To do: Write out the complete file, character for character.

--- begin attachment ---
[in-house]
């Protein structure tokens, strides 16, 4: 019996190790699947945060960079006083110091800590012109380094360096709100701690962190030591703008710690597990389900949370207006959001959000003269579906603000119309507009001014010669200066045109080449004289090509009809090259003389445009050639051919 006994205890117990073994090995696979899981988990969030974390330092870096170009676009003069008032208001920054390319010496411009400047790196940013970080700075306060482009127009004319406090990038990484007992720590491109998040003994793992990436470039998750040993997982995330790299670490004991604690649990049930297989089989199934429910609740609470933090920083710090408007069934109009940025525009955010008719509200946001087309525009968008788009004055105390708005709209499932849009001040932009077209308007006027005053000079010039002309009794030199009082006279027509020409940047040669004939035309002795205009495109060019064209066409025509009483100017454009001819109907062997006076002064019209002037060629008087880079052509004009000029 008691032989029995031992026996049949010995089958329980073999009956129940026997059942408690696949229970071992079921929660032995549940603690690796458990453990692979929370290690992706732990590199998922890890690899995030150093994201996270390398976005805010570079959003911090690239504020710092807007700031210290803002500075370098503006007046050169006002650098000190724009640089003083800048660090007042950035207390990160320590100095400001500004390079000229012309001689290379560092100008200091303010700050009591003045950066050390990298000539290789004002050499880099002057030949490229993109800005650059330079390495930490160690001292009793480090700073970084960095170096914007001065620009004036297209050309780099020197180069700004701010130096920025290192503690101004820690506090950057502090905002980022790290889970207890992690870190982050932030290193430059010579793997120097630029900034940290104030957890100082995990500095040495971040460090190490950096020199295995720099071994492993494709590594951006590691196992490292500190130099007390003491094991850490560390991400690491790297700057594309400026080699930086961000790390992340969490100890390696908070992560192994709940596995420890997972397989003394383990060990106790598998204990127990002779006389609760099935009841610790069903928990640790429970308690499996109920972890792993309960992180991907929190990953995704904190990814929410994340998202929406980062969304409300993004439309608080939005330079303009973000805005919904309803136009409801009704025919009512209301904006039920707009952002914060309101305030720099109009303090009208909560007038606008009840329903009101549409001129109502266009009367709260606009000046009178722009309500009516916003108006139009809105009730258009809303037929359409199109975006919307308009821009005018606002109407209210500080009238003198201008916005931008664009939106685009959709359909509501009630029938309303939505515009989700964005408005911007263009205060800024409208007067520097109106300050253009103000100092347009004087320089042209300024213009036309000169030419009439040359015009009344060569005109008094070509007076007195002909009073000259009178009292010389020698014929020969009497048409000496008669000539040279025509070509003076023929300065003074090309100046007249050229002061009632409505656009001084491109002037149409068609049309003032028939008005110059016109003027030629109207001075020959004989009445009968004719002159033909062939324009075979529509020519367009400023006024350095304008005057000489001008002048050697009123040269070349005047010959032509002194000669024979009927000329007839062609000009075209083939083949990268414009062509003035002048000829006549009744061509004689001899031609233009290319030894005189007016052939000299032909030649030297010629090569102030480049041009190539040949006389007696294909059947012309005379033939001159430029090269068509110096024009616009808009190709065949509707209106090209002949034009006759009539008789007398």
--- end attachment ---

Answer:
[in-house]
């Protein structure tokens, strides 16, 4: 019996190790699947945060960079006083110091800590012109380094360096709100701690962190030591703008710690597990389900949370207006959001959000003269579906603000119309507009001014010669200066045109080449004289090509009809090259003389445009050639051919 006994205890117990073994090995696979899981988990969030974390330092870096170009676009003069008032208001920054390319010496411009400047790196940013970080700075306060482009127009004319406090990038990484007992720590491109998040003994793992990436470039998750040993997982995330790299670490004991604690649990049930297989089989199934429910609740609470933090920083710090408007069934109009940025525009955010008719509200946001087309525009968008788009004055105390708005709209499932849009001040932009077209308007006027005053000079010039002309009794030199009082006279027509020409940047040669004939035309002795205009495109060019064209066409025509009483100017454009001819109907062997006076002064019209002037060629008087880079052509004009000029 008691032989029995031992026996049949010995089958329980073999009956129940026997059942408690696949229970071992079921929660032995549940603690690796458990453990692979929370290690992706732990590199998922890890690899995030150093994201996270390398976005805010570079959003911090690239504020710092807007700031210290803002500075370098503006007046050169006002650098000190724009640089003083800048660090007042950035207390990160320590100095400001500004390079000229012309001689290379560092100008200091303010700050009591003045950066050390990298000539290789004002050499880099002057030949490229993109800005650059330079390495930490160690001292009793480090700073970084960095170096914007001065620009004036297209050309780099020197180069700004701010130096920025290192503690101004820690506090950057502090905002980022790290889970207890992690870190982050932030290193430059010579793997120097630029900034940290104030957890100082995990500095040495971040460090190490950096020199295995720099071994492993494709590594951006590691196992490292500190130099007390003491094991850490560390991400690491790297700057594309400026080699930086961000790390992340969490100890390696908070992560192994709940596995420890997972397989003394383990060990106790598998204990127990002779006389609760099935009841610790069903928990640790429970308690499996109920972890792993309960992180991907929190990953995704904190990814929410994340998202929406980062969304409300993004439309608080939005330079303009973000805005919904309803136009409801009704025919009512209301904006039920707009952002914060309101305030720099109009303090009208909560007038606008009840329903009101549409001129109502266009009367709260606009000046009178722009309500009516916003108006139009809105009730258009809303037929359409199109975006919307308009821009005018606002109407209210500080009238003198201008916005931008664009939106685009959709359909509501009630029938309303939505515009989700964005408005911007263009205060800024409208007067520097109106300050253009103000100092347009004087320089042209300024213009036309000169030419009439040359015009009344060569005109008094070509007076007195002909009073000259009178009292010389020698014929020969009497048409000496008669000539040279025509070509003076023929300065003074090309100046007249050229002061009632409505656009001084491109002037149409068609049309003032028939008005110059016109003027030629109207001075020959004989009445009968004719002159033909062939324009075979529509020519367009400023006024350095304008005057000489001008002048050697009123040269070349005047010959032509002194000669024979009927000329007839062609000009075209083939083949990268414009062509003035002048000829006549009744061509004689001899031609233009290319030894005189007016052939000299032909030649030297010629090569102030480049041009190539040949006389007696294909059947012309005379033939001159430029090269068509110096024009616009808009190709065949509707209106090209002949034009006759009539008789007398």